A Life on the Edge

July 7, 2009

After decades dueling with multiple sclerosis and attempting to live gracefully with the ambiguity of uncertainty, my dance of denial has ended. The music has stopped. For the first time in my long siege, I am facing myself and am terrified. The MS has turned treacherous.

My vision is slipping away, piece by piece, fading to opaque at modest distances. The exquisite detail of life is gone. The world blurs with a new momentum. I do not know where or when, even if that free-fall will hit bottom. Multiple Sclerosis attacked my optic nerves many years ago. Peering through fog feels old and hits hard as new every day. And my spirit suffers.

I am a journalist. Eyes and ears on the ground. I have covered wars in the Middle East and Central America and reported events as diverse as the flight of the first space shuttle and the rise of the Solidarity trade union movement in Poland. Always, I found turf on the edge. I needed to prove to others – or more likely, to myself – that I could do what others so ably took on. I wanted to know life in the crucible.

And I learned to live by my wits. Isn’t that what the seriously sick do everyday? Twice I have survived cancer, which only made the MS more difficult to control. At the end of that ordeal, I walked away, damaged and feeling emotionally indestructible. I was determined to win, never willing to admit to myself that long ago, the deck had been stacked against me, and happy endings were unlikely.

What is winning, anyway? My vision may be deeply flawed, but in my mind I see clearly. Winning is living a good and productive life. Winning is enduring trials with grace and dignity. My family is healthy, intact and successful. Doesn’t that constitute victory?

Stay positive, I advise, in endless conversations with myself.

I believe I am not the only ailing individual who feels fear. More than 135 million Americans live with chronic conditions. These illnesses may be managed but never cured. Our ranks swell as we age. The ability to cope may reveal who we are and what construction materials were used to make us. I want to be earthquake proof. Yes, I am shaking now. Maybe that is my new dance.

I have written two best sellers about coping with chronic illnesses. They sold well because people want to hear each other’s stories, and we care about issues of illness. This column is devoted to mapping the journeys of the chronically ill as we navigate rough waters.

We fight on many fronts, reaching beyond the chronic conditions themselves. We must grapple with our own demons, the frequent loss of self esteem, lagging confidence in ourselves that should tell us to face the world and seek what we need in life. Go get it, we all want to say.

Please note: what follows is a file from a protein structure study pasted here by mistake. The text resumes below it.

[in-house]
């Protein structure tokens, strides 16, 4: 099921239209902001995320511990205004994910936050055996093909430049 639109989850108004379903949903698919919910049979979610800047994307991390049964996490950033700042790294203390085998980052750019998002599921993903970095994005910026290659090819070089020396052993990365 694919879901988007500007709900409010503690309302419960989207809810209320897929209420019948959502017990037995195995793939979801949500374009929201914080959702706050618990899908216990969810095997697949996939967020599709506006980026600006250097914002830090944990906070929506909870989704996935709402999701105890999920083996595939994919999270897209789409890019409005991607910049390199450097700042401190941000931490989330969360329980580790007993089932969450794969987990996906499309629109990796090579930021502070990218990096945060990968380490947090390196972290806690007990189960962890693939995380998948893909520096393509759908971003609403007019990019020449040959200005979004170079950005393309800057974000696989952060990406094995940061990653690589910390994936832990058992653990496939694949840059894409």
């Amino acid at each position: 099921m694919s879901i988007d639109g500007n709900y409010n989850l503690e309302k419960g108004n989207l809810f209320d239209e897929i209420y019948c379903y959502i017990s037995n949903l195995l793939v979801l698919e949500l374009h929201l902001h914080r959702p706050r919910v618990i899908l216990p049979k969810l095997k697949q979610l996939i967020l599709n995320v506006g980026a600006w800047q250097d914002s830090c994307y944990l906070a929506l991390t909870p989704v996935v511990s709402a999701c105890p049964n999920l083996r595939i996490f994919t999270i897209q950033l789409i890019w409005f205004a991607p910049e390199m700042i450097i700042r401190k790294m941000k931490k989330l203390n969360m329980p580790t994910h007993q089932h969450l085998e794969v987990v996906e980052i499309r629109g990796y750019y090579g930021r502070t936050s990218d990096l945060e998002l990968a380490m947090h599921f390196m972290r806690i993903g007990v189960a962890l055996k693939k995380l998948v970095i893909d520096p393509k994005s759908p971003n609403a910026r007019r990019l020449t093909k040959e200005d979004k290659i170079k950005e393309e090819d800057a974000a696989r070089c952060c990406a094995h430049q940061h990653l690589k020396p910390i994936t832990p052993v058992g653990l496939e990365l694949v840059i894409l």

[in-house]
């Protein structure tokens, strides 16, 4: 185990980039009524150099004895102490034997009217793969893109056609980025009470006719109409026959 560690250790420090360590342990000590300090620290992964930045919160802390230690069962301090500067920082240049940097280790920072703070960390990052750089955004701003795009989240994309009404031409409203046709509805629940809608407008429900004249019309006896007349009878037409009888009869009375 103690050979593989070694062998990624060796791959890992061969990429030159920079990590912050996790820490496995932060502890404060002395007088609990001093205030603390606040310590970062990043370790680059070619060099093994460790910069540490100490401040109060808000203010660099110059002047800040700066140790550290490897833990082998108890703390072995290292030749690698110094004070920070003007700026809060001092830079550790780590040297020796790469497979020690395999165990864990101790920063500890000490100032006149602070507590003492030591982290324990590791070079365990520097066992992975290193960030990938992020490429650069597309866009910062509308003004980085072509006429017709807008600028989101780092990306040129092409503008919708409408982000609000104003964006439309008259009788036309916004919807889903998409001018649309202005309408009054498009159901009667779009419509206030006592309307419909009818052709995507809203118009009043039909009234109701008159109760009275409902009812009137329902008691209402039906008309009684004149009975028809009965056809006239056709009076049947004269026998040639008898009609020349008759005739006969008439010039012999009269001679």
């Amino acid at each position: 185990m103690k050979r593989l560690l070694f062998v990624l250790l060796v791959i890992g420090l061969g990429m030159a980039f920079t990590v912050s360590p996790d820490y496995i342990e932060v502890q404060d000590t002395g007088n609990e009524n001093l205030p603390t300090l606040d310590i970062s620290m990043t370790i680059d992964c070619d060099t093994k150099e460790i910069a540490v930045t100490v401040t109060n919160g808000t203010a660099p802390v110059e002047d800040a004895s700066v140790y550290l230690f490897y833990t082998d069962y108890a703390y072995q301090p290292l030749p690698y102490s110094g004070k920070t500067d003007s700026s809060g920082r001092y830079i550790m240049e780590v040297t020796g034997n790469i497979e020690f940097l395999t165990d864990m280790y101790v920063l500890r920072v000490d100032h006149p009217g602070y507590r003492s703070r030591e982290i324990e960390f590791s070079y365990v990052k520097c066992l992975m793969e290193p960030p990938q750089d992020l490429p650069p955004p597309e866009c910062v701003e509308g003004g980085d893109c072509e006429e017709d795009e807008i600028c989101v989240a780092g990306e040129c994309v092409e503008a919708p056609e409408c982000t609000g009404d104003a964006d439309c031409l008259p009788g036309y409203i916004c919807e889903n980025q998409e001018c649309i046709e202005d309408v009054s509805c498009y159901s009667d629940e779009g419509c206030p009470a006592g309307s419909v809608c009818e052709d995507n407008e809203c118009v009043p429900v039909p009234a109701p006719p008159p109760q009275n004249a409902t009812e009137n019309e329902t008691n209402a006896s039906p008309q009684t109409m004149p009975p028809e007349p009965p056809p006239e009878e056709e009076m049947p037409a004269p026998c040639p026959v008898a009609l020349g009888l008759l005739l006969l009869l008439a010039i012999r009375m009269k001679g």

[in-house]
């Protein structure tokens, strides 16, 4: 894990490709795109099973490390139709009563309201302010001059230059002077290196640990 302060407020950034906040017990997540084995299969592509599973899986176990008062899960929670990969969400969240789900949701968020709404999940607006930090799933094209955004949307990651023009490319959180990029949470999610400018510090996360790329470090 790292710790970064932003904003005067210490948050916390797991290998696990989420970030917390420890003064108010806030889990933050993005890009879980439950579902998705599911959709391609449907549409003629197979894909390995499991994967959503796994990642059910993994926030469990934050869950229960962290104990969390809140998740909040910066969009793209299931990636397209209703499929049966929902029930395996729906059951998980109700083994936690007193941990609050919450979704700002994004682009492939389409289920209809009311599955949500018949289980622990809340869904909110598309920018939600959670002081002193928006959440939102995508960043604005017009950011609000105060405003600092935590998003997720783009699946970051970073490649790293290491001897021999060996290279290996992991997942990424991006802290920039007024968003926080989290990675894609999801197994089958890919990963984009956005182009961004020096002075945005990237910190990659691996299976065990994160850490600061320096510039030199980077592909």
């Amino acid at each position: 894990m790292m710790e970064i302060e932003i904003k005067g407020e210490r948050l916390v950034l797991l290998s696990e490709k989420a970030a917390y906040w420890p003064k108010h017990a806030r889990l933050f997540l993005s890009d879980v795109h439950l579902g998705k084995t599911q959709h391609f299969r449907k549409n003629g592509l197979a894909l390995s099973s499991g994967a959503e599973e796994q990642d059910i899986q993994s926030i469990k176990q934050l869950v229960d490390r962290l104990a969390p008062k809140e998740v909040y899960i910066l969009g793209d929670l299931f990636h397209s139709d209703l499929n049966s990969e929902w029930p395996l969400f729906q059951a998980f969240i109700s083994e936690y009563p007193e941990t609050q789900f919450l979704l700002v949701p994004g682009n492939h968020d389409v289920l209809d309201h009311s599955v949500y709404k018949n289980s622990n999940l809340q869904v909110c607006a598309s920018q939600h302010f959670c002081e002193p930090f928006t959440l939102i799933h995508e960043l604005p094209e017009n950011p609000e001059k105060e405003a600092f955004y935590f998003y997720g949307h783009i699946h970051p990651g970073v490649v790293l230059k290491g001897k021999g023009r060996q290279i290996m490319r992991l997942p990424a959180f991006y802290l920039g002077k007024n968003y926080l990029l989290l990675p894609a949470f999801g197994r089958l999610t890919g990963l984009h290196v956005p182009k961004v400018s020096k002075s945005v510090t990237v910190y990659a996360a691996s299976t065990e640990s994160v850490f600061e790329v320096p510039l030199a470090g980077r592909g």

Long ago, I vowed that limitations in my life would not be self-imposed. I am a resourceful fellow. I would lift my life above my problems. Too often, self-confidence ebbs. And we stop challenging ourselves. I traveled the world in the news business, searching for great stories and high adventure to broaden myself and keep pushing forward.

To live well with a chronic illness largely is a mind game. When asked to counsel young people with any newly diagnosed chronic condition, I say to frequently panicked persons, your first appointment should be with yourself. Think about who you are and how you want to live. How will you make the most out of your life now? Do not define yourself by a disease or stifle your dreams with visions of possible outcomes.

When I married Meredith Vieira, I was the big senior producer, she the promising little correspondent. We all know where things went from there. I am lucky Meredith still has time for me, though it most certainly is not in the morning. Illness is a family affair, and children of any age humble a person who is sick. Self-absorption can follow closely behind illness and cannot be allowed.

I lost my bearings with my family when I had colon cancer. My anger at the world hurt my children. Too often, we, the sick, withdraw and feel isolated. Illness can be a lonely experience. I am here to say we are not alone but a community, and we stand together.

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